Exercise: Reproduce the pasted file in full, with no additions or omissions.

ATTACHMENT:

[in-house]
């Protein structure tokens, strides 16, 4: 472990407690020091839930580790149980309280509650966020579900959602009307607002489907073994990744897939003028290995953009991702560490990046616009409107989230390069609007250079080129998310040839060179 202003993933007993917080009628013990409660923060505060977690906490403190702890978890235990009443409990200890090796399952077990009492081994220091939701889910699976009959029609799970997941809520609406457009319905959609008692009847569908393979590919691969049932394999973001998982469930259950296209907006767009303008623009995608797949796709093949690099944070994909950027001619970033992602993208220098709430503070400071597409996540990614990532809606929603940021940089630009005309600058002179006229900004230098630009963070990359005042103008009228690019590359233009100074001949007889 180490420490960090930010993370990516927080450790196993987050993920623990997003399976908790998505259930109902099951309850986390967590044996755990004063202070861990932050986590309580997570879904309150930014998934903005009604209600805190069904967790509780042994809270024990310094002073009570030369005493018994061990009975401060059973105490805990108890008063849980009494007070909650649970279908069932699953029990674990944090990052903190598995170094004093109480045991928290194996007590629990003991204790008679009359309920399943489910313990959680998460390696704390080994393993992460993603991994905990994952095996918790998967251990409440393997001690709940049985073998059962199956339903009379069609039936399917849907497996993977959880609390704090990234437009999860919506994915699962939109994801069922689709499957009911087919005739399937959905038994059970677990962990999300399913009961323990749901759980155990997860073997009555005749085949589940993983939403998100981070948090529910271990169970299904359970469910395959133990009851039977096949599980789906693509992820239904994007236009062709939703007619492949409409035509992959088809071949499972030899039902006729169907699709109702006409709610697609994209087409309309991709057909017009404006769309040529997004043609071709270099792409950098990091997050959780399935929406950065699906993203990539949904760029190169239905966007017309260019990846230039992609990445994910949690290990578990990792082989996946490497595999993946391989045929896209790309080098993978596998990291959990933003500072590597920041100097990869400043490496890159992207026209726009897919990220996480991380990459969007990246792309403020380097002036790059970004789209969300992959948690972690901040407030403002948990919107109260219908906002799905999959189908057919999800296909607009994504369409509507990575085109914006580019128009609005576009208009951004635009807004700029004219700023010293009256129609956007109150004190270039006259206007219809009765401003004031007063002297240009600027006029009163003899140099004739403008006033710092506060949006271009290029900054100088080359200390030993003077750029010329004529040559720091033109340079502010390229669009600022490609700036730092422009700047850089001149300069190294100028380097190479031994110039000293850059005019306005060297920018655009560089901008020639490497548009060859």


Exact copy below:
[in-house]
């Protein structure tokens, strides 16, 4: 472990407690020091839930580790149980309280509650966020579900959602009307607002489907073994990744897939003028290995953009991702560490990046616009409107989230390069609007250079080129998310040839060179 202003993933007993917080009628013990409660923060505060977690906490403190702890978890235990009443409990200890090796399952077990009492081994220091939701889910699976009959029609799970997941809520609406457009319905959609008692009847569908393979590919691969049932394999973001998982469930259950296209907006767009303008623009995608797949796709093949690099944070994909950027001619970033992602993208220098709430503070400071597409996540990614990532809606929603940021940089630009005309600058002179006229900004230098630009963070990359005042103008009228690019590359233009100074001949007889 180490420490960090930010993370990516927080450790196993987050993920623990997003399976908790998505259930109902099951309850986390967590044996755990004063202070861990932050986590309580997570879904309150930014998934903005009604209600805190069904967790509780042994809270024990310094002073009570030369005493018994061990009975401060059973105490805990108890008063849980009494007070909650649970279908069932699953029990674990944090990052903190598995170094004093109480045991928290194996007590629990003991204790008679009359309920399943489910313990959680998460390696704390080994393993992460993603991994905990994952095996918790998967251990409440393997001690709940049985073998059962199956339903009379069609039936399917849907497996993977959880609390704090990234437009999860919506994915699962939109994801069922689709499957009911087919005739399937959905038994059970677990962990999300399913009961323990749901759980155990997860073997009555005749085949589940993983939403998100981070948090529910271990169970299904359970469910395959133990009851039977096949599980789906693509992820239904994007236009062709939703007619492949409409035509992959088809071949499972030899039902006729169907699709109702006409709610697609994209087409309309991709057909017009404006769309040529997004043609071709270099792409950098990091997050959780399935929406950065699906993203990539949904760029190169239905966007017309260019990846230039992609990445994910949690290990578990990792082989996946490497595999993946391989045929896209790309080098993978596998990291959990933003500072590597920041100097990869400043490496890159992207026209726009897919990220996480991380990459969007990246792309403020380097002036790059970004789209969300992959948690972690901040407030403002948990919107109260219908906002799905999959189908057919999800296909607009994504369409509507990575085109914006580019128009609005576009208009951004635009807004700029004219700023010293009256129609956007109150004190270039006259206007219809009765401003004031007063002297240009600027006029009163003899140099004739403008006033710092506060949006271009290029900054100088080359200390030993003077750029010329004529040559720091033109340079502010390229669009600022490609700036730092422009700047850089001149300069190294100028380097190479031994110039000293850059005019306005060297920018655009560089901008020639490497548009060859």